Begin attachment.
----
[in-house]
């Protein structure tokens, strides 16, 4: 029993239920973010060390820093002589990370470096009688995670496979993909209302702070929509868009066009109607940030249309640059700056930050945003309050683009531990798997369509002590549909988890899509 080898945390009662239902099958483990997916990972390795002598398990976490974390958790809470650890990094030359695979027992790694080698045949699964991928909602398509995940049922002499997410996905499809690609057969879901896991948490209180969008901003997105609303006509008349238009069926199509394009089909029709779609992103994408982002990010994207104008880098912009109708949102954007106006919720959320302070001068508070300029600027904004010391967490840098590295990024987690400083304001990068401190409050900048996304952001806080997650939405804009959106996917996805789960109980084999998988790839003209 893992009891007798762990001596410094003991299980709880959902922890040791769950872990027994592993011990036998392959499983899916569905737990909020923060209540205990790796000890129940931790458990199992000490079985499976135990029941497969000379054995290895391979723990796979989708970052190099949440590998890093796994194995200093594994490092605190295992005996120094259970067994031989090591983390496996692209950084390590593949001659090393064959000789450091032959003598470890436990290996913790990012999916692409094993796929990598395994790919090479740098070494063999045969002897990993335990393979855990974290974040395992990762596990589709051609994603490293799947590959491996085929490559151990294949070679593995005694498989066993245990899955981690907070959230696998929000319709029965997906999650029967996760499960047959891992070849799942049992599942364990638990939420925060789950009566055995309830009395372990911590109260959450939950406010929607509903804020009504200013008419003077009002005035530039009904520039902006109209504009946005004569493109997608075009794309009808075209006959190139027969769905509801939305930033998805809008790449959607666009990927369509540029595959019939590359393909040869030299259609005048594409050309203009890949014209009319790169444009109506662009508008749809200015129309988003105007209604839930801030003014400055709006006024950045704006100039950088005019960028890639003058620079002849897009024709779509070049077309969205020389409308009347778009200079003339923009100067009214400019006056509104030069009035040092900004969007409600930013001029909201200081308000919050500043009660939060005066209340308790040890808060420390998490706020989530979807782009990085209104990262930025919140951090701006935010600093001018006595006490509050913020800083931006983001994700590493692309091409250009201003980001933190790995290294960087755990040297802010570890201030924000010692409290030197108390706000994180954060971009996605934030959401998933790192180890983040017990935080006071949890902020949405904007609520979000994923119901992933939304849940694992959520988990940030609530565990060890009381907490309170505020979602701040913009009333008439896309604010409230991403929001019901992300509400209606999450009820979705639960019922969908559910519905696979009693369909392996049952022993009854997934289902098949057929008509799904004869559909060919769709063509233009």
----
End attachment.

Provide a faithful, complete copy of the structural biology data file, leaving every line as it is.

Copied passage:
[in-house]
């Protein structure tokens, strides 16, 4: 029993239920973010060390820093002589990370470096009688995670496979993909209302702070929509868009066009109607940030249309640059700056930050945003309050683009531990798997369509002590549909988890899509 080898945390009662239902099958483990997916990972390795002598398990976490974390958790809470650890990094030359695979027992790694080698045949699964991928909602398509995940049922002499997410996905499809690609057969879901896991948490209180969008901003997105609303006509008349238009069926199509394009089909029709779609992103994408982002990010994207104008880098912009109708949102954007106006919720959320302070001068508070300029600027904004010391967490840098590295990024987690400083304001990068401190409050900048996304952001806080997650939405804009959106996917996805789960109980084999998988790839003209 893992009891007798762990001596410094003991299980709880959902922890040791769950872990027994592993011990036998392959499983899916569905737990909020923060209540205990790796000890129940931790458990199992000490079985499976135990029941497969000379054995290895391979723990796979989708970052190099949440590998890093796994194995200093594994490092605190295992005996120094259970067994031989090591983390496996692209950084390590593949001659090393064959000789450091032959003598470890436990290996913790990012999916692409094993796929990598395994790919090479740098070494063999045969002897990993335990393979855990974290974040395992990762596990589709051609994603490293799947590959491996085929490559151990294949070679593995005694498989066993245990899955981690907070959230696998929000319709029965997906999650029967996760499960047959891992070849799942049992599942364990638990939420925060789950009566055995309830009395372990911590109260959450939950406010929607509903804020009504200013008419003077009002005035530039009904520039902006109209504009946005004569493109997608075009794309009808075209006959190139027969769905509801939305930033998805809008790449959607666009990927369509540029595959019939590359393909040869030299259609005048594409050309203009890949014209009319790169444009109506662009508008749809200015129309988003105007209604839930801030003014400055709006006024950045704006100039950088005019960028890639003058620079002849897009024709779509070049077309969205020389409308009347778009200079003339923009100067009214400019006056509104030069009035040092900004969007409600930013001029909201200081308000919050500043009660939060005066209340308790040890808060420390998490706020989530979807782009990085209104990262930025919140951090701006935010600093001018006595006490509050913020800083931006983001994700590493692309091409250009201003980001933190790995290294960087755990040297802010570890201030924000010692409290030197108390706000994180954060971009996605934030959401998933790192180890983040017990935080006071949890902020949405904007609520979000994923119901992933939304849940694992959520988990940030609530565990060890009381907490309170505020979602701040913009009333008439896309604010409230991403929001019901992300509400209606999450009820979705639960019922969908559910519905696979009693369909392996049952022993009854997934289902098949057929008509799904004869559909060919769709063509233009």